ARLINGTON, Va. — The American Transportation Research Institute (ATRI) today released its annual list highlighting the Top 100 most congested bottlenecks for trucks in America — and for the third consecutive year, the intersection of Interstate 95 and State Route 4 in Fort Lee, New Jersey, tops the list.
The 2021 Top Truck Bottleneck List measures the level of truck-involved congestion at more than 300 locations on the national highway system. The analysis, based on truck GPS data from more than 1 million freight trucks, uses several customized software applications and analysis methods, along with terabytes of data from trucking operations to produce a congestion impact ranking for each location. ATRI’s truck GPS data is also used to support the U.S. Department of Transportation’s Freight Mobility Initiative.
This year’s Top 10 freight bottlenecks in the U.S. are:
- Fort Lee, New Jersey: Interstate 95 at State Route 4;
- Cincinnati: Interstate 71 at Interstate 75;
- Atlanta: Interstate 285 at Interstate 85 (North);
- Atlanta: Interstate 20 at Interstate 285 (West);
- Houston: Interstate 45 at Interstate 69/U.S. 59;
- Chicago: Interstate 290 at Interstate 90/Interstate 94;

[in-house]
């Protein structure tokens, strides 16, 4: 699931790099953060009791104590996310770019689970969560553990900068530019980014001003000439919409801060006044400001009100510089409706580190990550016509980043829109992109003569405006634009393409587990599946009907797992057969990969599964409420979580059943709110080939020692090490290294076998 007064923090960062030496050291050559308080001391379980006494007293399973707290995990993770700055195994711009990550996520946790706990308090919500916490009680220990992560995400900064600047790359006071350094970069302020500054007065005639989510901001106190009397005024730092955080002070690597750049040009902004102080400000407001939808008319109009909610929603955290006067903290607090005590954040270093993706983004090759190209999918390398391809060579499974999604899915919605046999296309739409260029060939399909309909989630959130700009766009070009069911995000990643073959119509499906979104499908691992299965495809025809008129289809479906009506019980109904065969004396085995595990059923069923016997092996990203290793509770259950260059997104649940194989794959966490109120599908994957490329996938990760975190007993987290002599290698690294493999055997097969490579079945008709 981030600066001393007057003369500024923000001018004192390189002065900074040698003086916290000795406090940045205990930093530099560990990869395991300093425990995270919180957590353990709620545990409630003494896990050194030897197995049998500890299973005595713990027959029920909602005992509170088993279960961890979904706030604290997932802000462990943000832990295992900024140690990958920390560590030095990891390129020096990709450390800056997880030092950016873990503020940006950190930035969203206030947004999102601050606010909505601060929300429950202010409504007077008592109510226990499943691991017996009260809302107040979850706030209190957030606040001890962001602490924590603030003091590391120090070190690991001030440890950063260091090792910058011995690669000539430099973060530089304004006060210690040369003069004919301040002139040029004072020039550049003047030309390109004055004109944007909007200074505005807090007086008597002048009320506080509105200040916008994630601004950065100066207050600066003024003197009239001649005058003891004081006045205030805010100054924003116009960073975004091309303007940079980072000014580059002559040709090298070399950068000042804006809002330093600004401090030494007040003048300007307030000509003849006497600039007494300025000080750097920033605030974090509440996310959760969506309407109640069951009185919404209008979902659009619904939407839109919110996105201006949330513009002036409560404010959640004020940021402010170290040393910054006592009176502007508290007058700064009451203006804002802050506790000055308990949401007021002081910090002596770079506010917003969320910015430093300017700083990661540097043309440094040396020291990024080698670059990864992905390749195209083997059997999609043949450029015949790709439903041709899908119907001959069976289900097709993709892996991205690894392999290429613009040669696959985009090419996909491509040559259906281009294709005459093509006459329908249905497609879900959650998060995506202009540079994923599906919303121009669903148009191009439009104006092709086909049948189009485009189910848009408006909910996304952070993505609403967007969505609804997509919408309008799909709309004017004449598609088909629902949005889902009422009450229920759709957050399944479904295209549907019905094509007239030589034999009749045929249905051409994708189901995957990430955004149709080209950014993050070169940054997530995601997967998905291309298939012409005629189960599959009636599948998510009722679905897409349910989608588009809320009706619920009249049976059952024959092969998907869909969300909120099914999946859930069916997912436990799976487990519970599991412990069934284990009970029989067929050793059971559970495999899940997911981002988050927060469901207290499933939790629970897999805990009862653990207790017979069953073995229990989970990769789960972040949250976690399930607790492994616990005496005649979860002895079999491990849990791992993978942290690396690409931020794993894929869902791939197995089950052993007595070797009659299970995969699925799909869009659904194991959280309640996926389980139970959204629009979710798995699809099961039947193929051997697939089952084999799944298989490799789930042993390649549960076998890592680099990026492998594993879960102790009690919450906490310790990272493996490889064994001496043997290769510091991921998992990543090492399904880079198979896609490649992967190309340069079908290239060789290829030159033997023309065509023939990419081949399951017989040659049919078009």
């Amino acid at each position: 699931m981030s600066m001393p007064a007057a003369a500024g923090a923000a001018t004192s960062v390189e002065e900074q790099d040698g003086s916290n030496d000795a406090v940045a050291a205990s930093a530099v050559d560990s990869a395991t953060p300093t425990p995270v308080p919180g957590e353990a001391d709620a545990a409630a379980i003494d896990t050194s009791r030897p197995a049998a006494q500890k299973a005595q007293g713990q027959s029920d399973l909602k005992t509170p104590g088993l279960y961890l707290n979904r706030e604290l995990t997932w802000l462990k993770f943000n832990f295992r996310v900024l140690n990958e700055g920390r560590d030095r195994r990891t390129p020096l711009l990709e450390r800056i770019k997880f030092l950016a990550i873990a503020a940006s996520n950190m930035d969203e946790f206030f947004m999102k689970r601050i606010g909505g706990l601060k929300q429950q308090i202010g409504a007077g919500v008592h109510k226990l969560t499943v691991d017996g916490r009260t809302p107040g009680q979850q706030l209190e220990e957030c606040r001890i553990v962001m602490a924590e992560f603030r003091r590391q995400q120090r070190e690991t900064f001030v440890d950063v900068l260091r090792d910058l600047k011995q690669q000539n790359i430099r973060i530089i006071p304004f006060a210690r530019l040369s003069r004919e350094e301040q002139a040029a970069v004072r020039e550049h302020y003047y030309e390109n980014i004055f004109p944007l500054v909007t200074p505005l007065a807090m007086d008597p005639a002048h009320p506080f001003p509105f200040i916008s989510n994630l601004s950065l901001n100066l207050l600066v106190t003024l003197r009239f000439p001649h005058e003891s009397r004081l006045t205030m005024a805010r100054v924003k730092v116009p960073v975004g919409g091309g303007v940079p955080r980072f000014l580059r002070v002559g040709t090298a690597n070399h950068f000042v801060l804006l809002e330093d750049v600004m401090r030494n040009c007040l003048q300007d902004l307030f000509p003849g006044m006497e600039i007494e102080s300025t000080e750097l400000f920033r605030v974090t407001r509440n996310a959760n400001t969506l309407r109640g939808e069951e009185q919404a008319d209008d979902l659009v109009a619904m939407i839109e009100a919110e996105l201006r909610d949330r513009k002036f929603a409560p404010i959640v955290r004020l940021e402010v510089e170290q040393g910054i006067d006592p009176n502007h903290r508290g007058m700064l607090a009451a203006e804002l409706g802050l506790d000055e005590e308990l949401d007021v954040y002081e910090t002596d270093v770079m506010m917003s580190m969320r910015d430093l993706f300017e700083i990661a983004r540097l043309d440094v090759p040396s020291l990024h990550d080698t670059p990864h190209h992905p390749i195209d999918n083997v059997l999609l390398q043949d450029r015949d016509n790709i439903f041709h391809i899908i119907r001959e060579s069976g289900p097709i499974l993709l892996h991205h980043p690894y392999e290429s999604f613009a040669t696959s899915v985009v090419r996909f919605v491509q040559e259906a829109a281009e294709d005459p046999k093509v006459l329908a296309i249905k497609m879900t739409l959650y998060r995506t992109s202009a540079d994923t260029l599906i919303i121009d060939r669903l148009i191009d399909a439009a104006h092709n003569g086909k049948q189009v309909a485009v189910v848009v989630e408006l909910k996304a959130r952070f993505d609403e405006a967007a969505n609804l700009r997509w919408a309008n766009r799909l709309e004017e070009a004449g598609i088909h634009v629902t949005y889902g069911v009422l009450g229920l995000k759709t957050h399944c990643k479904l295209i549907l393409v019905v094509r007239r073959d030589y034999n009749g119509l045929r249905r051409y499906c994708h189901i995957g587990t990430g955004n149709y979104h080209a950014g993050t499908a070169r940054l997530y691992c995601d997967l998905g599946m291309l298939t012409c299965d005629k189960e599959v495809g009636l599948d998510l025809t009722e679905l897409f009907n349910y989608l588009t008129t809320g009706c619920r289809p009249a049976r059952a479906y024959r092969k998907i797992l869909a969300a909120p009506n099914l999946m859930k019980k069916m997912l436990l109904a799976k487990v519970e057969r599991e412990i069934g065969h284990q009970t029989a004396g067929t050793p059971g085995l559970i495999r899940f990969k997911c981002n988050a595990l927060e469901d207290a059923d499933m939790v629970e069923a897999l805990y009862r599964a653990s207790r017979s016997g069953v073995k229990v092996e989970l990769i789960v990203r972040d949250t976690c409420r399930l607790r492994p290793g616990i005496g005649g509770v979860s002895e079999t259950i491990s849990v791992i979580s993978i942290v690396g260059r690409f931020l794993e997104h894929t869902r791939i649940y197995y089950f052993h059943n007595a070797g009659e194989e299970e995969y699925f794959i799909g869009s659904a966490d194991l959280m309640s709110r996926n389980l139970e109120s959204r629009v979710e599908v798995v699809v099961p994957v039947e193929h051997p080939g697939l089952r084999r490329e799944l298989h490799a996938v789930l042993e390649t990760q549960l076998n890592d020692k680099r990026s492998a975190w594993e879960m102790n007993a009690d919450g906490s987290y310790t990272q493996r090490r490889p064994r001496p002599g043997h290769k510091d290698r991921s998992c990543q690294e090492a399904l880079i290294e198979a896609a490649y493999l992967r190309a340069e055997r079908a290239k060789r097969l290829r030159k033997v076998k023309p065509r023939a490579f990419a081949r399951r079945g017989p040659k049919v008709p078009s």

- Chattanooga, Tennessee: Interstate 75 at Interstate 24;
- Louis: Interstate 64/Interstate 55 at Interstate 44;
- Rye, New York: Interstate 95 at Interstate 287; and
- San Bernardino, California: Interstate 10 at Interstate 15.
“While everyone else sheltered in place in 2020, trucks kept rolling, delivering essential goods to communities large and small,” said CRST International President and CEO Hugh Ekberg. “Unfortunately, congestion continues to impact our operations and affect our drivers’ ability to deliver for America.”
ATRI’s analysis, which utilized data from 2020, found that while there were COVID-related impacts on traffic across the country as car drivers stayed at home, the year was not without severe congestion. Average truck speeds at 25% of the bottlenecks on ATRI’s list were 45 mph or less, reflecting both a return to pre-pandemic freight demand throughout the year and the impact of numerous roadway construction projects in 2020.
“For decades, ATA has been sounding the alarm about how the condition of our highways i contributing to congestion — which slows down commerce, contributes to pollution and reduces safety. ATRI’s bottleneck report highlights where our most critical issues are and should be a guide for policymakers at the state and federal level,” said Chris Spear, president and CEO of the American Trucking Associations. “The cost of doing nothing is always higher than the cost of fixing these problems and we cannot wait any longer to address this mounting crisis.”
To view the full report, click here.
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